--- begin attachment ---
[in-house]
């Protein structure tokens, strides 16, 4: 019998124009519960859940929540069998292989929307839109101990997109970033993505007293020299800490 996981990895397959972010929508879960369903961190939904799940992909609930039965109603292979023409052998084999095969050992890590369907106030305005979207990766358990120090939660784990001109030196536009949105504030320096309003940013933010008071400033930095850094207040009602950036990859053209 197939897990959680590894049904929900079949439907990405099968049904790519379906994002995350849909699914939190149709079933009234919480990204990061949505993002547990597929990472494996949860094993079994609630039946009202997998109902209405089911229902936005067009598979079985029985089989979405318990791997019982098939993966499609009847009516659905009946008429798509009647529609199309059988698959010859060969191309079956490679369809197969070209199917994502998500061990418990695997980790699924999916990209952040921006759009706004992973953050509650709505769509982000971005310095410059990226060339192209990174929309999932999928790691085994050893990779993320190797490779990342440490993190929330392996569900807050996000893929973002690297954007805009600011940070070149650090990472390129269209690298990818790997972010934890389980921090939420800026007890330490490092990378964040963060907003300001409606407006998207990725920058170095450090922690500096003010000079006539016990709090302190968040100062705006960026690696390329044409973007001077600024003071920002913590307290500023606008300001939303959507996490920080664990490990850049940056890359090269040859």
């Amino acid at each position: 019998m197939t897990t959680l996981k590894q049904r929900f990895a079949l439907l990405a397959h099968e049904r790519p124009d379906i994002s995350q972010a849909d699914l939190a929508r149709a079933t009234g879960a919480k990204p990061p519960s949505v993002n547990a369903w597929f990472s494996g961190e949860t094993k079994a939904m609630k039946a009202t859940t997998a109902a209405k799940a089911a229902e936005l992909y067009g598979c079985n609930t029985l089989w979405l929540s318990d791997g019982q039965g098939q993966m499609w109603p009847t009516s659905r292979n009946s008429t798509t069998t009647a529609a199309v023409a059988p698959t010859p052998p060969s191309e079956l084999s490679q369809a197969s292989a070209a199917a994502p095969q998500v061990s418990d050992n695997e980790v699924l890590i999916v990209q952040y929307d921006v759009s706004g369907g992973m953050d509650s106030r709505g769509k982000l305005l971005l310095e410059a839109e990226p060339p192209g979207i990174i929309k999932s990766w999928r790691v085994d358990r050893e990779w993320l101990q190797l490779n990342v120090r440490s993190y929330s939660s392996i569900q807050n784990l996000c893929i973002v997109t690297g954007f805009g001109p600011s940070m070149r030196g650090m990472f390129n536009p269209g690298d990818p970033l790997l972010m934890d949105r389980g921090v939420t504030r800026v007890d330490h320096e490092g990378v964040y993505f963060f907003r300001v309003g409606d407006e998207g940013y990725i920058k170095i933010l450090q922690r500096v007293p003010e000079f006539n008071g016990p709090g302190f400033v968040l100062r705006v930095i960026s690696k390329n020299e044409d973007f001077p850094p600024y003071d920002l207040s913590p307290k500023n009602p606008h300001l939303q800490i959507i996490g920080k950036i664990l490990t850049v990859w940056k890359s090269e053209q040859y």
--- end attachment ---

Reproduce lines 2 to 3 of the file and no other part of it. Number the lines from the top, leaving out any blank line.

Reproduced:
């Protein structure tokens, strides 16, 4: 019998124009519960859940929540069998292989929307839109101990997109970033993505007293020299800490 996981990895397959972010929508879960369903961190939904799940992909609930039965109603292979023409052998084999095969050992890590369907106030305005979207990766358990120090939660784990001109030196536009949105504030320096309003940013933010008071400033930095850094207040009602950036990859053209 197939897990959680590894049904929900079949439907990405099968049904790519379906994002995350849909699914939190149709079933009234919480990204990061949505993002547990597929990472494996949860094993079994609630039946009202997998109902209405089911229902936005067009598979079985029985089989979405318990791997019982098939993966499609009847009516659905009946008429798509009647529609199309059988698959010859060969191309079956490679369809197969070209199917994502998500061990418990695997980790699924999916990209952040921006759009706004992973953050509650709505769509982000971005310095410059990226060339192209990174929309999932999928790691085994050893990779993320190797490779990342440490993190929330392996569900807050996000893929973002690297954007805009600011940070070149650090990472390129269209690298990818790997972010934890389980921090939420800026007890330490490092990378964040963060907003300001409606407006998207990725920058170095450090922690500096003010000079006539016990709090302190968040100062705006960026690696390329044409973007001077600024003071920002913590307290500023606008300001939303959507996490920080664990490990850049940056890359090269040859």
């Amino acid at each position: 019998m197939t897990t959680l996981k590894q049904r929900f990895a079949l439907l990405a397959h099968e049904r790519p124009d379906i994002s995350q972010a849909d699914l939190a929508r149709a079933t009234g879960a919480k990204p990061p519960s949505v993002n547990a369903w597929f990472s494996g961190e949860t094993k079994a939904m609630k039946a009202t859940t997998a109902a209405k799940a089911a229902e936005l992909y067009g598979c079985n609930t029985l089989w979405l929540s318990d791997g019982q039965g098939q993966m499609w109603p009847t009516s659905r292979n009946s008429t798509t069998t009647a529609a199309v023409a059988p698959t010859p052998p060969s191309e079956l084999s490679q369809a197969s292989a070209a199917a994502p095969q998500v061990s418990d050992n695997e980790v699924l890590i999916v990209q952040y929307d921006v759009s706004g369907g992973m953050d509650s106030r709505g769509k982000l305005l971005l310095e410059a839109e990226p060339p192209g979207i990174i929309k999932s990766w999928r790691v085994d358990r050893e990779w993320l101990q190797l490779n990342v120090r440490s993190y929330s939660s392996i569900q807050n784990l996000c893929i973002v997109t690297g954007f805009g001109p600011s940070m070149r030196g650090m990472f390129n536009p269209g690298d990818p970033l790997l972010m934890d949105r389980g921090v939420t504030r800026v007890d330490h320096e490092g990378v964040y993505f963060f907003r300001v309003g409606d407006e998207g940013y990725i920058k170095i933010l450090q922690r500096v007293p003010e000079f006539n008071g016990p709090g302190f400033v968040l100062r705006v930095i960026s690696k390329n020299e044409d973007f001077p850094p600024y003071d920002l207040s913590p307290k500023n009602p606008h300001l939303q800490i959507i996490g920080k950036i664990l490990t850049v990859w940056k890359s090269e053209q040859y």